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How Excepted Group Life Policies may benefit your employees

The Lifetime Allowance (LTA) was reduced in April 2016 from £1.25 million to £1 million. This change has led to our Pensions & Incentives Team regularly advising employers on Excepted Group Life Policies (EGLPs). Such policies are of interest to employers wanting to offer their employees lump sum death in service benefits, without triggering a punitive LTA tax charge. 

Read on to find out more about these policies and how they may benefit your employees.

What is an EGLP and what are its advantages?

An EGLP is an insurance policy offering life cover for employees. A qualifying EGLP can provide for lump sum death benefits for employees that do not count towards the LTA and  do not trigger a punitive tax charge – currently up to 55%. 

It may also be possible for the employer to offset the premium for the policy against tax. Helpfully, EGLPs will not jeopardise those employees with LTA protection, such as fixed protection.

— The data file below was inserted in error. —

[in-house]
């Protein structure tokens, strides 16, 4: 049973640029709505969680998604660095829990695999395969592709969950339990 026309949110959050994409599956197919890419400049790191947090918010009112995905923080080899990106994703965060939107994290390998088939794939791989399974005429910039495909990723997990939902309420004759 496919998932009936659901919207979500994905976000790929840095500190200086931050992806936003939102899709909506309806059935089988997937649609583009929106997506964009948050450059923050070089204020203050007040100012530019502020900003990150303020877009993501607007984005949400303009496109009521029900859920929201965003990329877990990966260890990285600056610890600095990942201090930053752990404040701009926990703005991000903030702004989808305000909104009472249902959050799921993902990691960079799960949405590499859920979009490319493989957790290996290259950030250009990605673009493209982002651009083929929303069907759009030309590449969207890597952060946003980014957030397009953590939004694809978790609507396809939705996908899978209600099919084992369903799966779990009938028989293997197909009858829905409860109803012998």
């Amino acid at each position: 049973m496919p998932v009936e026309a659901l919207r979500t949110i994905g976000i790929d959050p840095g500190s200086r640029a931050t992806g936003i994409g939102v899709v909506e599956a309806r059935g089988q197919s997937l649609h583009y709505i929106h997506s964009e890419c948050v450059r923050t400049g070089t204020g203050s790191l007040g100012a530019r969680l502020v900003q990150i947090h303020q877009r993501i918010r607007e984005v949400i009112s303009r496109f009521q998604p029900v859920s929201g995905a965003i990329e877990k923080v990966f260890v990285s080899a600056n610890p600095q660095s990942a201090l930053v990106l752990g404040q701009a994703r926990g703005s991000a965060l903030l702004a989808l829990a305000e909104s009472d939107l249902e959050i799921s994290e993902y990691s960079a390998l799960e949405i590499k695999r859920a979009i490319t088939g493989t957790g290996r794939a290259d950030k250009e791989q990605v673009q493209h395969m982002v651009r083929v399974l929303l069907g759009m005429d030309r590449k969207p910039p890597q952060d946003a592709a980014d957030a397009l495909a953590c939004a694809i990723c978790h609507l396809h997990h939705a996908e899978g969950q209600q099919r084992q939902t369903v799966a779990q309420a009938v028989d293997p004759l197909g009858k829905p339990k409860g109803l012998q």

How does an EGLP compare to a normal life assurance policy?

Under a life assurance policy that is not an EGLP, the benefit insured is counted towards the individual's LTA. 

For example, an employee earning £100,000 who has four times salary cover for death in service will have an immediate reduction on death in their LTA of £400,000. This is before taking into account any other pensions savings. It therefore represents a significant disadvantage to the employee and so an EGLP may be preferable. 

Next steps

If you take out an EGLP with an insurance company, they will usually provide you with a standard trust deed and rules designed to hold the EGLP. It is important that you take legal advice on whether the trust deed and rules you have been provided with are appropriate for the EGLP and meets your company's individual requirements. 

Our Pensions & Incentives Team can conduct a fixed fee review of the trust deed and rules and advise you on EGLPs.

For more information on the changes to the LTA and the new tapered Annual Allowance, please see our guide.

This publication is intended for general guidance and represents our understanding of the relevant law and practice as at August 2016. Specific advice should be sought for specific cases. For more information see our terms & conditions.

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